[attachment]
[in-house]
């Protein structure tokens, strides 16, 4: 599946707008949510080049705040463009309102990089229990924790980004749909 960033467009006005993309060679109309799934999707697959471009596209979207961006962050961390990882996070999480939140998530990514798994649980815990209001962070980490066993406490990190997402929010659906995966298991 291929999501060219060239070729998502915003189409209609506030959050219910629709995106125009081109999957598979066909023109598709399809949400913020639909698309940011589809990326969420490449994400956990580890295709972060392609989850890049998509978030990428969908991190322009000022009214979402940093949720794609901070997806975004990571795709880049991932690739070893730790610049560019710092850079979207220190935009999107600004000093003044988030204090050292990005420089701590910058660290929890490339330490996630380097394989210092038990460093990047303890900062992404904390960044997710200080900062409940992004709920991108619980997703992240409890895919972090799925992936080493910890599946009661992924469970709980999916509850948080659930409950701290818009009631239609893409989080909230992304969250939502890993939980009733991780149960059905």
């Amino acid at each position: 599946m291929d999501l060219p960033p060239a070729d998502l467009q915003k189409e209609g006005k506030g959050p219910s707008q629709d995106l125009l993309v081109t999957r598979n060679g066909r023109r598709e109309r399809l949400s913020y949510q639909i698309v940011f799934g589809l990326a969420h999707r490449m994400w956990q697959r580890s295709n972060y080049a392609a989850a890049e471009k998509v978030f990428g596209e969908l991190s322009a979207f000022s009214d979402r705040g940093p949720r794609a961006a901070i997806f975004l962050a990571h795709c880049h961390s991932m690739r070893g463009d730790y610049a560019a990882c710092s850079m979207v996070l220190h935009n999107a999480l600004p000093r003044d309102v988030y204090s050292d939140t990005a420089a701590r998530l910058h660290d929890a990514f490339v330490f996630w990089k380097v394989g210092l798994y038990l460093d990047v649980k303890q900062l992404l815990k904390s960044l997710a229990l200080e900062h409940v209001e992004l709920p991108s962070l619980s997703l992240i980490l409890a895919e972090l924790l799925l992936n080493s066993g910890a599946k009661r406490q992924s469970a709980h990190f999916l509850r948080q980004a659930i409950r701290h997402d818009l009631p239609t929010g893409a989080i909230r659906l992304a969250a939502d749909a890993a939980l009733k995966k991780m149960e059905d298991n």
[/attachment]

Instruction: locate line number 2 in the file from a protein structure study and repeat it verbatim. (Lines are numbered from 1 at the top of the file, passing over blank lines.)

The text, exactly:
């Protein structure tokens, strides 16, 4: 599946707008949510080049705040463009309102990089229990924790980004749909 960033467009006005993309060679109309799934999707697959471009596209979207961006962050961390990882996070999480939140998530990514798994649980815990209001962070980490066993406490990190997402929010659906995966298991 291929999501060219060239070729998502915003189409209609506030959050219910629709995106125009081109999957598979066909023109598709399809949400913020639909698309940011589809990326969420490449994400956990580890295709972060392609989850890049998509978030990428969908991190322009000022009214979402940093949720794609901070997806975004990571795709880049991932690739070893730790610049560019710092850079979207220190935009999107600004000093003044988030204090050292990005420089701590910058660290929890490339330490996630380097394989210092038990460093990047303890900062992404904390960044997710200080900062409940992004709920991108619980997703992240409890895919972090799925992936080493910890599946009661992924469970709980999916509850948080659930409950701290818009009631239609893409989080909230992304969250939502890993939980009733991780149960059905």